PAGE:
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A problem that is frequently happening to homeowners is their home has more mortgage than market value. With the severe decline in real estate markets across the country, the hardest hit areas have hundreds of thousands of “upside down” mortgages. Simply, this is where the amount owed on the property is more than the value at which the property can be sold, even if the homeowner is willing to make the payments and wait for possibly years. The adage is familiar to everyone “why throw good money after bad” with the result that homeowners across America are simply walking away from their mortgages and letting the lender take their homes back by foreclosure.

This market pressure of homes coming on the market further compounds the problem with falling home values and fewer homes being sold at any price except well below what was considered fair market value (FMV) just months before. The decline has stopped in many parts of the country and will stabilize in the coming months. Until then, the homeowner in a distressed market with an upside down mortgage is forced to make a decision about his future and whether it makes economic sense to make the mortgage payments or not.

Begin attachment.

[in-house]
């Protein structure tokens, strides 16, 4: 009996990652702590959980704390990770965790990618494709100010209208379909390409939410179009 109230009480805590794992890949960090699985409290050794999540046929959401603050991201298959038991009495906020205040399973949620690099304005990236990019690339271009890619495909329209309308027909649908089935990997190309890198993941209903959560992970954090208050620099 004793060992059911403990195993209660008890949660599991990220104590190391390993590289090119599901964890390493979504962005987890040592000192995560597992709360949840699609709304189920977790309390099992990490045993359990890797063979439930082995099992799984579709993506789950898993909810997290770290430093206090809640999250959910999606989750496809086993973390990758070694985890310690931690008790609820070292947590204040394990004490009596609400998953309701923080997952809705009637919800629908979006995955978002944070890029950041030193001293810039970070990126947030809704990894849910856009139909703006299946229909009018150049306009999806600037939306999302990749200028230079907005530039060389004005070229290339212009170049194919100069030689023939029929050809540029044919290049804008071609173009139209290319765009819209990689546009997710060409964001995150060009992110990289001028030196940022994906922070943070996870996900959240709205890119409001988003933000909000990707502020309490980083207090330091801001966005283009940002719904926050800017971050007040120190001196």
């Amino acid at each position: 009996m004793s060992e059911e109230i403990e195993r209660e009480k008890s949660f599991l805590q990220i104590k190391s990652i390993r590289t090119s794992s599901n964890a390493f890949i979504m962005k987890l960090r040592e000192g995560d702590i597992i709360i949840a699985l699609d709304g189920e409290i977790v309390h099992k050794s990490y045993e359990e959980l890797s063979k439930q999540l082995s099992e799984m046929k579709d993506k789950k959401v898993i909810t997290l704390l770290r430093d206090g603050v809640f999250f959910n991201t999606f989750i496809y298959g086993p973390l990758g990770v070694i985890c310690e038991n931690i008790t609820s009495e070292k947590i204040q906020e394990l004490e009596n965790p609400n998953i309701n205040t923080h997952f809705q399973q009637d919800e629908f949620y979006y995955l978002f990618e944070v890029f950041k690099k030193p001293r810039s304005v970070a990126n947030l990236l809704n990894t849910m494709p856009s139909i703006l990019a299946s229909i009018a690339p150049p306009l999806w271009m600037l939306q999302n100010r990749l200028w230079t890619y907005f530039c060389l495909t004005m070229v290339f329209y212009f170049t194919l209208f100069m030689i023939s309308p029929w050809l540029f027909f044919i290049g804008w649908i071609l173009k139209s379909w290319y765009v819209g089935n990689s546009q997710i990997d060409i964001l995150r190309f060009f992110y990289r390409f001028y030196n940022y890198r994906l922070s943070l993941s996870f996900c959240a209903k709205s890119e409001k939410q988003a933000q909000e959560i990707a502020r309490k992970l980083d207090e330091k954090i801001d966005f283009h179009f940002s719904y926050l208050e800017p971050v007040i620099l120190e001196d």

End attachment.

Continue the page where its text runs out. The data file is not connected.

One option to the homeowner who wants to leave his home is to offer the lender the deed to his home and simply walk out the front door never to return. So if the lender had a chance to get the deed why wouldn’t they take it so the foreclosure process with all its costs would be avoided? One reason not so obvious to the homeowner is the accounting practices of the lenders. It is more beneficial to have a foreclosure in progress than to have a bank owned property, called “real estate owned” (REO) property. While the difference is relatively small to the lender’s accounting system, when multiplied by thousands of foreclosures, the REO’s can be a financial catastrophe. More often, the lender has gotten a Broker’s Price Opinion (BPO) or appraisal as soon as the homeowner is 90 days late on his mortgage. The lender knows exactly how much trouble they are in when they take the home back by a deed in lieu of foreclosure or by a foreclosure action that turns the property into an REO.